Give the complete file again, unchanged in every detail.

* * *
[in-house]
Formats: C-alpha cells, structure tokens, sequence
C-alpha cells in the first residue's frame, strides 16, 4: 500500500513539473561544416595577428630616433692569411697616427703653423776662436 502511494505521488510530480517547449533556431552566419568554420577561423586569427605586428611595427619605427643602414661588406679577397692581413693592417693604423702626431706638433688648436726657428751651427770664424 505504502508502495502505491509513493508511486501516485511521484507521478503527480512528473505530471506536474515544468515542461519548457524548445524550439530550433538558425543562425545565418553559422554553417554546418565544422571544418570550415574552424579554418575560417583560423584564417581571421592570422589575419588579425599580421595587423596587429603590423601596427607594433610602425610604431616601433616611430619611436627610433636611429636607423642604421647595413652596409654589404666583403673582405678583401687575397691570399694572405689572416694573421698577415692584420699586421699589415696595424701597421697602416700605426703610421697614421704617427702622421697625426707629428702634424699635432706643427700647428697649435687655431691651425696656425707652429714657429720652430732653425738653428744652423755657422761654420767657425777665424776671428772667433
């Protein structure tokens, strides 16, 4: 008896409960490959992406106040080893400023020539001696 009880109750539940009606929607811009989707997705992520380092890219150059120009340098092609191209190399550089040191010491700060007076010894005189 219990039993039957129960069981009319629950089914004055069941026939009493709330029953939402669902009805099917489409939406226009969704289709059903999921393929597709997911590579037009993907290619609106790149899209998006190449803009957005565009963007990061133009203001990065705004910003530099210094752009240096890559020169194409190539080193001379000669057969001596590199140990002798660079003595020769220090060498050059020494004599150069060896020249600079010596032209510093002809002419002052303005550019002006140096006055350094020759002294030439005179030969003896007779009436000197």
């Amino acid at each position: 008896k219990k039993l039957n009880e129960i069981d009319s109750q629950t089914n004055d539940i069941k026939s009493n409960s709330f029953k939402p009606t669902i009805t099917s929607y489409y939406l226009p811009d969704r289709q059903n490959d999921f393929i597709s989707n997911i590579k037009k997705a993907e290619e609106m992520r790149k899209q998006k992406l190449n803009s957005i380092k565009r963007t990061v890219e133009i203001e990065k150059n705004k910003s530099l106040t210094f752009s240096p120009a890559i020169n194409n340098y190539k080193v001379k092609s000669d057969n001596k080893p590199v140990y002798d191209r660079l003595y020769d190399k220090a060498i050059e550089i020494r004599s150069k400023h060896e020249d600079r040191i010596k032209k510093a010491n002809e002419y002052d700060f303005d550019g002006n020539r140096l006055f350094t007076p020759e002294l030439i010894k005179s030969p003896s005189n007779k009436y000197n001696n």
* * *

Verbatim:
[in-house]
Formats: C-alpha cells, structure tokens, sequence
C-alpha cells in the first residue's frame, strides 16, 4: 500500500513539473561544416595577428630616433692569411697616427703653423776662436 502511494505521488510530480517547449533556431552566419568554420577561423586569427605586428611595427619605427643602414661588406679577397692581413693592417693604423702626431706638433688648436726657428751651427770664424 505504502508502495502505491509513493508511486501516485511521484507521478503527480512528473505530471506536474515544468515542461519548457524548445524550439530550433538558425543562425545565418553559422554553417554546418565544422571544418570550415574552424579554418575560417583560423584564417581571421592570422589575419588579425599580421595587423596587429603590423601596427607594433610602425610604431616601433616611430619611436627610433636611429636607423642604421647595413652596409654589404666583403673582405678583401687575397691570399694572405689572416694573421698577415692584420699586421699589415696595424701597421697602416700605426703610421697614421704617427702622421697625426707629428702634424699635432706643427700647428697649435687655431691651425696656425707652429714657429720652430732653425738653428744652423755657422761654420767657425777665424776671428772667433
């Protein structure tokens, strides 16, 4: 008896409960490959992406106040080893400023020539001696 009880109750539940009606929607811009989707997705992520380092890219150059120009340098092609191209190399550089040191010491700060007076010894005189 219990039993039957129960069981009319629950089914004055069941026939009493709330029953939402669902009805099917489409939406226009969704289709059903999921393929597709997911590579037009993907290619609106790149899209998006190449803009957005565009963007990061133009203001990065705004910003530099210094752009240096890559020169194409190539080193001379000669057969001596590199140990002798660079003595020769220090060498050059020494004599150069060896020249600079010596032209510093002809002419002052303005550019002006140096006055350094020759002294030439005179030969003896007779009436000197």
């Amino acid at each position: 008896k219990k039993l039957n009880e129960i069981d009319s109750q629950t089914n004055d539940i069941k026939s009493n409960s709330f029953k939402p009606t669902i009805t099917s929607y489409y939406l226009p811009d969704r289709q059903n490959d999921f393929i597709s989707n997911i590579k037009k997705a993907e290619e609106m992520r790149k899209q998006k992406l190449n803009s957005i380092k565009r963007t990061v890219e133009i203001e990065k150059n705004k910003s530099l106040t210094f752009s240096p120009a890559i020169n194409n340098y190539k080193v001379k092609s000669d057969n001596k080893p590199v140990y002798d191209r660079l003595y020769d190399k220090a060498i050059e550089i020494r004599s150069k400023h060896e020249d600079r040191i010596k032209k510093a010491n002809e002419y002052d700060f303005d550019g002006n020539r140096l006055f350094t007076p020759e002294l030439i010894k005179s030969p003896s005189n007779k009436y000197n001696n």